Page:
Land Such As That


Eastern North Carolina Farmland, 2015

Traveling in eastern North Carolina with Farm Aid, it's easy enough to notice the soil down here near Tarboro is unlike ours in the mountain west of the state. On North Carolina's coastal plain, the dirt is rich and deep and loamy, teeming with nutrients, both present-day and millennia old. It's not unusual to find bits of seashells or even maritime fossils from a time when the ocean covered the whole region. Fields are big and flat enough to lay a level to them. One farmer we visited asked me, “Do you have many rocks up your way?”

“Rocks,” I answered. “That’s what we grow best in the mountains. Rocks. You can plow a field in an hour or two and then spend half a day hauling rocks to the edge of it. Disc it the next day, get a little rain on it, and you’ve got a whole new crop, without adding any fertilizer.”

“I wouldn’t know what to do with land such as that,” he said.


Our Dirt


Dirt in our Garden with Potato Plant Shadows, PawPaw, 2014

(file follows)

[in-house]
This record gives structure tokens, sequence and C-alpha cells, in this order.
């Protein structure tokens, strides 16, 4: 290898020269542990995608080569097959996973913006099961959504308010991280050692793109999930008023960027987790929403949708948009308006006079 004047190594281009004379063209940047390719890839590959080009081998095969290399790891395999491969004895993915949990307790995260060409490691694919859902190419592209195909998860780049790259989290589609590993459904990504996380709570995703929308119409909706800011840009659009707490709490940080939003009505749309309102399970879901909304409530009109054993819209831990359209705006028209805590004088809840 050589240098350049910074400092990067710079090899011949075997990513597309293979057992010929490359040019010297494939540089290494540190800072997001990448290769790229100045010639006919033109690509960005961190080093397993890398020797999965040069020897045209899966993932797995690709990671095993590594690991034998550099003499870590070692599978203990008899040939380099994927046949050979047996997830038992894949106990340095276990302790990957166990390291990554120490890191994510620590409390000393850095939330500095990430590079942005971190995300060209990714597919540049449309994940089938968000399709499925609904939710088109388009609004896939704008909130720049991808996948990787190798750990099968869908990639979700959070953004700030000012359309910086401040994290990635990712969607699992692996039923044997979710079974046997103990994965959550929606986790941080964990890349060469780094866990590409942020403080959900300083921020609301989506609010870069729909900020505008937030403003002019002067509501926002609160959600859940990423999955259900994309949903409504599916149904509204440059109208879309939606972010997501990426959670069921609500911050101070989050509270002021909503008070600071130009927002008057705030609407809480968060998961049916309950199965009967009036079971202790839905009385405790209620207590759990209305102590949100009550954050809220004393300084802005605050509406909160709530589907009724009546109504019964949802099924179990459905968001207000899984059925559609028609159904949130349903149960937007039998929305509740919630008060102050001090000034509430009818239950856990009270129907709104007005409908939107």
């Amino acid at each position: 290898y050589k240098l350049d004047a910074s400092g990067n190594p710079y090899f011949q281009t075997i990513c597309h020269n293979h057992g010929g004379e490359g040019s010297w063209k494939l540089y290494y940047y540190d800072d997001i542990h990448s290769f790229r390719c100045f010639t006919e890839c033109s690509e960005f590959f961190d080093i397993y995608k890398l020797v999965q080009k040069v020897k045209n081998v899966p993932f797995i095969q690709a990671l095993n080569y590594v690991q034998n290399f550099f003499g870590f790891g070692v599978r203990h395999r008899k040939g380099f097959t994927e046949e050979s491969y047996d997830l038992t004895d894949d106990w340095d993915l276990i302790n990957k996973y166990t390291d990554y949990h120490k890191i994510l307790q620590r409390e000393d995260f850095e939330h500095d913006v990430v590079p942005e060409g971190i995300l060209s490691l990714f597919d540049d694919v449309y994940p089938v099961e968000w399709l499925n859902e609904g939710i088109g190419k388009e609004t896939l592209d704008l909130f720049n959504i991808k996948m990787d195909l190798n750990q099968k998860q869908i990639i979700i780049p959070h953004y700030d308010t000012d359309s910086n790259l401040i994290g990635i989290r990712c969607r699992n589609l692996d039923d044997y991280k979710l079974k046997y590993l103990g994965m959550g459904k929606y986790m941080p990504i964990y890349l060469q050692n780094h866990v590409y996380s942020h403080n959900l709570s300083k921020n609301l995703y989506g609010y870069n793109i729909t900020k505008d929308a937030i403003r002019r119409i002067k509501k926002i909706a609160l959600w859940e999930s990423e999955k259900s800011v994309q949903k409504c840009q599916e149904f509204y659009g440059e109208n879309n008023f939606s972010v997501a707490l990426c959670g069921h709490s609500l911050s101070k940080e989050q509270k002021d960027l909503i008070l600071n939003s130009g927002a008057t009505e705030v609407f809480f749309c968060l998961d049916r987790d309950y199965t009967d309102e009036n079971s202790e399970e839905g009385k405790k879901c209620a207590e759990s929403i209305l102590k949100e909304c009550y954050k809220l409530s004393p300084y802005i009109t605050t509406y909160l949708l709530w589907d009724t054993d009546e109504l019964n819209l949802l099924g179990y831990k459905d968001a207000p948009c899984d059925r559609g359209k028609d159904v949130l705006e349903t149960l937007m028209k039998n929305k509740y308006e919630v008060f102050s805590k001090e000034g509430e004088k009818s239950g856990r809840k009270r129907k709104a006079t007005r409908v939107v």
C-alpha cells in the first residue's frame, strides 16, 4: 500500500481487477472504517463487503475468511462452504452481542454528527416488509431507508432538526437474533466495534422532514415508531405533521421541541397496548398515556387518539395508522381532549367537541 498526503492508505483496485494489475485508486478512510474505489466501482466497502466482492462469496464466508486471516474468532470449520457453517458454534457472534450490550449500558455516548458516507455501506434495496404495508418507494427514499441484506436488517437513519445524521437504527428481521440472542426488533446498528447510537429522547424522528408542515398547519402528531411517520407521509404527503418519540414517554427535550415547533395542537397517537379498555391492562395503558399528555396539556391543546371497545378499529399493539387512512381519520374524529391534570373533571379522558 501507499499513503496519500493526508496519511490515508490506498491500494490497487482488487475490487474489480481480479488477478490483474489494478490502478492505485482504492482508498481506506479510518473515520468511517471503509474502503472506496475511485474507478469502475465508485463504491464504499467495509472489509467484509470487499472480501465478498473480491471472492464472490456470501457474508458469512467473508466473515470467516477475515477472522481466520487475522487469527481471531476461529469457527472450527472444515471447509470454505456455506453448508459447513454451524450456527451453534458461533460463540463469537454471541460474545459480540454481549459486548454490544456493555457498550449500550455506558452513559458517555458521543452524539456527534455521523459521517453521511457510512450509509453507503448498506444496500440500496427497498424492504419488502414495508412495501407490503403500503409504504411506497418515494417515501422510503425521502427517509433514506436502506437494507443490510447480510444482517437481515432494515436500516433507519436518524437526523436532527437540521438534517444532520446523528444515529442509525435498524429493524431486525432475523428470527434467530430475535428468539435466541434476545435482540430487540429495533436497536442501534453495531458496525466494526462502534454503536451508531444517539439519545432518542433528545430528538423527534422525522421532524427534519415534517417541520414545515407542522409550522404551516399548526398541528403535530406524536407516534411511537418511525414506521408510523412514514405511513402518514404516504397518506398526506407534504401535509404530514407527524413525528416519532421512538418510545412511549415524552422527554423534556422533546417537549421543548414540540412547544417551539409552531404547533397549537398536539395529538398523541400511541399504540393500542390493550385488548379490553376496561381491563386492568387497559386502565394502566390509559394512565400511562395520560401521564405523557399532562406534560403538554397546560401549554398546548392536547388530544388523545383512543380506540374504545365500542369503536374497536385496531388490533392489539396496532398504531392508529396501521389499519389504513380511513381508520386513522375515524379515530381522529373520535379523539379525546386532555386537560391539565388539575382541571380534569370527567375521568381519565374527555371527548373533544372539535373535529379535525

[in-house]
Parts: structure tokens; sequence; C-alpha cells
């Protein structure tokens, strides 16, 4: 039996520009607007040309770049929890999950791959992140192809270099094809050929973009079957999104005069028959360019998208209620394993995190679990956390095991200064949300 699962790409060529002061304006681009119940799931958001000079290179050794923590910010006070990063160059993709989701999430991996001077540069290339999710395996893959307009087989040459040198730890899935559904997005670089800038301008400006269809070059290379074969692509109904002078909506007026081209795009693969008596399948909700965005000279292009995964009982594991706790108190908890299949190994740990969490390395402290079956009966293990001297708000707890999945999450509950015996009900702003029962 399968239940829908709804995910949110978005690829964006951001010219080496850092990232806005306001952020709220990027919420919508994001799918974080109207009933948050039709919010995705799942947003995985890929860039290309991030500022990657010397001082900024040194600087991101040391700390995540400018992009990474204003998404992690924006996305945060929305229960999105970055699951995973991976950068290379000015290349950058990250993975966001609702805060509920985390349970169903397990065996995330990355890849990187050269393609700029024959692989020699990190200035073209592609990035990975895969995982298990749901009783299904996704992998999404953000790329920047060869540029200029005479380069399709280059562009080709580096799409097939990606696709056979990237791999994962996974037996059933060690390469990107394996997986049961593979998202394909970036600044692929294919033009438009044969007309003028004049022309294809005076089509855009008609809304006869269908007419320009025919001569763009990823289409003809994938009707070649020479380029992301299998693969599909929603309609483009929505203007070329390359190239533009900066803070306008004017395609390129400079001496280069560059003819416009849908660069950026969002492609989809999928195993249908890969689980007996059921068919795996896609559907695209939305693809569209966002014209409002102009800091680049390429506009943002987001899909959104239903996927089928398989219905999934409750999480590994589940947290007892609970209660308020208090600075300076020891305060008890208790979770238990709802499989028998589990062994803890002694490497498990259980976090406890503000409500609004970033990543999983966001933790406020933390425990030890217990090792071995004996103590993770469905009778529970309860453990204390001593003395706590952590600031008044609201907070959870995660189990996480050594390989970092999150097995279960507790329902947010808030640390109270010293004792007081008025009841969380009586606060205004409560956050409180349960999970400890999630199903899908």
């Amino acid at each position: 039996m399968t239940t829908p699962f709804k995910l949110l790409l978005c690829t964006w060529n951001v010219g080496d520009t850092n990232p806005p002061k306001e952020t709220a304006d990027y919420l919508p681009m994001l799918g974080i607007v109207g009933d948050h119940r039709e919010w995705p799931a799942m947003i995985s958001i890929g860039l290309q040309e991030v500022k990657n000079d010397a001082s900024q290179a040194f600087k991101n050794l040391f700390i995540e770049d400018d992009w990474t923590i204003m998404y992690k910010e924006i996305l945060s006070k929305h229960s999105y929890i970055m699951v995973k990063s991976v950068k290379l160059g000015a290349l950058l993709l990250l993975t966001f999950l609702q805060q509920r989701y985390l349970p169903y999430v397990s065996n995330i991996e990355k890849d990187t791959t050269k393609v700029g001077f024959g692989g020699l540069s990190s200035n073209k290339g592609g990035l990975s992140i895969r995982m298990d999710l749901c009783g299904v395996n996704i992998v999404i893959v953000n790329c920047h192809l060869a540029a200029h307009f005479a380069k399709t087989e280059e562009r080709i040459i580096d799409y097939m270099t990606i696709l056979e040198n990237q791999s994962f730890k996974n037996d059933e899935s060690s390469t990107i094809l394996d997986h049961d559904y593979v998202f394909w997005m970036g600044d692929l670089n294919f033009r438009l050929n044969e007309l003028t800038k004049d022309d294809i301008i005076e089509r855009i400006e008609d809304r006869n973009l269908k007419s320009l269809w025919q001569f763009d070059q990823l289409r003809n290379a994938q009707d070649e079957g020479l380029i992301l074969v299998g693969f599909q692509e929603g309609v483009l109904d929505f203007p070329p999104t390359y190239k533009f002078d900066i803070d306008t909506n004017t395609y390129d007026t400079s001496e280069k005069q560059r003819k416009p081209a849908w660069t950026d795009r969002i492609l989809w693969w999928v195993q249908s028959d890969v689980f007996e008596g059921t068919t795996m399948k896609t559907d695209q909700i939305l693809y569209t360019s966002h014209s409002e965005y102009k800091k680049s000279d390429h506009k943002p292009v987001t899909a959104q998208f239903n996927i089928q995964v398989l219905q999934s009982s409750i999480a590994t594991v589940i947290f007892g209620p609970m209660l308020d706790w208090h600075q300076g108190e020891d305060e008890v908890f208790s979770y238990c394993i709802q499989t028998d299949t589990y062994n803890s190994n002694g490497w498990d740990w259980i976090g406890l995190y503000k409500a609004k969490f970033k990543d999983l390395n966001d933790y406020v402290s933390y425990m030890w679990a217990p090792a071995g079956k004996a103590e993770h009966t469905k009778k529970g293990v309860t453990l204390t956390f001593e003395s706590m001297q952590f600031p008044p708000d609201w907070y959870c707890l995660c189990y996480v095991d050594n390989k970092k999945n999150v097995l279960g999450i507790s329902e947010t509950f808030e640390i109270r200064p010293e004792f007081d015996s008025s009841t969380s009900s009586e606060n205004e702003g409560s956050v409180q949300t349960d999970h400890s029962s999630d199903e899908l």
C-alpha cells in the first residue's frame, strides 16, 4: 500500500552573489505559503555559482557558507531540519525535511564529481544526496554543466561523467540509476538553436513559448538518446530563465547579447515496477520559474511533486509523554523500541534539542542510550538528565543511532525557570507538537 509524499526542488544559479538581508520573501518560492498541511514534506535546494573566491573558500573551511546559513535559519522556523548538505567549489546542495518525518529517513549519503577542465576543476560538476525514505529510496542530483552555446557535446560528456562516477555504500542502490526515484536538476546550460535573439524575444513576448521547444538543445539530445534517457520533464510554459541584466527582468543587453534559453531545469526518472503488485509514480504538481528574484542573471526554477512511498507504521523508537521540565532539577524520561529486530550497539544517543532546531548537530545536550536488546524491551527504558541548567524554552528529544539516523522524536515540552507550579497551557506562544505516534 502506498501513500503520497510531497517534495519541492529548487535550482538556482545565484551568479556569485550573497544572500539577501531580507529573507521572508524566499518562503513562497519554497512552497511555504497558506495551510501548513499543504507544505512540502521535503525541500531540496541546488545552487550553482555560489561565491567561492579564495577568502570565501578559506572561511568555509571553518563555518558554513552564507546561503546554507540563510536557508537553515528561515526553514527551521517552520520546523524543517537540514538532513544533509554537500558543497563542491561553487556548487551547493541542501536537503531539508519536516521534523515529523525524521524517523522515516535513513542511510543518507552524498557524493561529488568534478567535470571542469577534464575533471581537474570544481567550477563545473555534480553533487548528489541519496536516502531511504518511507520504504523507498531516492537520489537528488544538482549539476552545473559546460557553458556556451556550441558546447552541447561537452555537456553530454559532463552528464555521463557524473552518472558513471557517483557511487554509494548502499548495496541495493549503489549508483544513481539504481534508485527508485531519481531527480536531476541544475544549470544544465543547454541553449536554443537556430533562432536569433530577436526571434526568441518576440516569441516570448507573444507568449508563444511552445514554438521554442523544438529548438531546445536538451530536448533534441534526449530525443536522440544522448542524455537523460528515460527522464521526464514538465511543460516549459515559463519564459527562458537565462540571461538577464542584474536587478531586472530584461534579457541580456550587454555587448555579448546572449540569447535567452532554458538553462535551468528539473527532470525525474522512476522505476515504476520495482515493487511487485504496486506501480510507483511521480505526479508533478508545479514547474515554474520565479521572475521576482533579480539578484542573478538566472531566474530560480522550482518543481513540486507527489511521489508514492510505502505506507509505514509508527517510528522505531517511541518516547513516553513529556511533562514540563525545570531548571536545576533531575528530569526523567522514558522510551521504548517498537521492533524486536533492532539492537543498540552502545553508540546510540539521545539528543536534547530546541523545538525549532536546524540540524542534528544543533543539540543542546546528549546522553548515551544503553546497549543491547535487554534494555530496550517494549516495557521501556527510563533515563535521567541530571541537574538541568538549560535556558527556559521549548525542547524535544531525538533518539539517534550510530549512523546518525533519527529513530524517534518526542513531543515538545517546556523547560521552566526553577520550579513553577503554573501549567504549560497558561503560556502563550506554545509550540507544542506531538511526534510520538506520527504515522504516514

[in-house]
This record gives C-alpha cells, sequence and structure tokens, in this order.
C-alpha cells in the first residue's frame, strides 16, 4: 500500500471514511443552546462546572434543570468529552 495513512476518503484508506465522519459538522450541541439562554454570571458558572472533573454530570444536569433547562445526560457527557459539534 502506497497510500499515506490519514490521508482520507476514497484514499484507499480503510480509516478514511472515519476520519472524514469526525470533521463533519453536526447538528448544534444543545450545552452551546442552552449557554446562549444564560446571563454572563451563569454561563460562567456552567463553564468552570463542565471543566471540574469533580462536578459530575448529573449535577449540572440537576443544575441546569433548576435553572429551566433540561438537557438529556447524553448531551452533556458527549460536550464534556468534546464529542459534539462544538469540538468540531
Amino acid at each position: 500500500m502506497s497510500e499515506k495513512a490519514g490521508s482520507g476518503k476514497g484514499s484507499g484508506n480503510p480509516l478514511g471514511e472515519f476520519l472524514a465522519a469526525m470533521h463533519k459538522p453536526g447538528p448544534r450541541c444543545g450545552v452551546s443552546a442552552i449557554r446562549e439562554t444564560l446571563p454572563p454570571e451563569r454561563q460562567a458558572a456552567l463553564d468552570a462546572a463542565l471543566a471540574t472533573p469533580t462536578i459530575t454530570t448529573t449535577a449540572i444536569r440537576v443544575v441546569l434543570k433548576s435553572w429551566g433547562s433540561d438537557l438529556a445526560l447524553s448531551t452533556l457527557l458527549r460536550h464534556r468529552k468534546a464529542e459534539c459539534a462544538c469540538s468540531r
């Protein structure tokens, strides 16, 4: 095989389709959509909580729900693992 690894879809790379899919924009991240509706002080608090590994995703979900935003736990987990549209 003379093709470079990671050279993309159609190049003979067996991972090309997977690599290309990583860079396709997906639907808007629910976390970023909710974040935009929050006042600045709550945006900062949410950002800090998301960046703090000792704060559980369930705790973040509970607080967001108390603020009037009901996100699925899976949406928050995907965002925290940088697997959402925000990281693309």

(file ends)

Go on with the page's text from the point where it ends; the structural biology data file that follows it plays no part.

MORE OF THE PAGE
I love our dirt.
I love most everything about it.
The things you might expect – its smell and texture.
Its touch and the way it sifts through my fingers,
     staining them as the soil itself, a reminder.

I’ve had to learn to love our dirt.
It’s not intuitive with me, like it is Leslie.
As a child, cleanliness was valued, dirt avoided.
Hands and nails checked for telltale signs,
     washing more of a religion than an actual need.

It took moving here, to the mountains,
to rid the aversion from my life.
Gardening and working tobacco changed that.
Animals, and firewood, and just plain digging.
Now, dirt is everyday, and usual.

I love it under my nails.
How it turns the tips dark.
If you suck on those tips, you taste it.
Grit on your teeth, going down in a smooth swallow.
A cocktail of sorts.

Our dirt is clean.
No chemicals for twenty-five years.
Manure, compost, cover crops, leaves in the fall.
It’s rich. You dig in to a feast of life –
     worms a plenty, worms galore.

Garlic in our Garden, PawPaw, 2014.

We grow a small garden now,
we used to grow much more.
To eat food grown in soil you’ve nurtured is
     one of life’s true gifts.
I think, “Fresh spinach in the early spring.”

I read about children today,
not knowing where their food comes from,
like me when I was young, but more so.
It’s sad to be without dirt, to lack intimacy with it,
to not know the primacy of its role.

And the bacteria and germs, the stuff that lives in dirt -     now they’re saying all that stuff is good for you.
It  builds resistance to disease.
Dirt makes us stronger, they say.
I hear my mother, “I don’t believe a word of it.”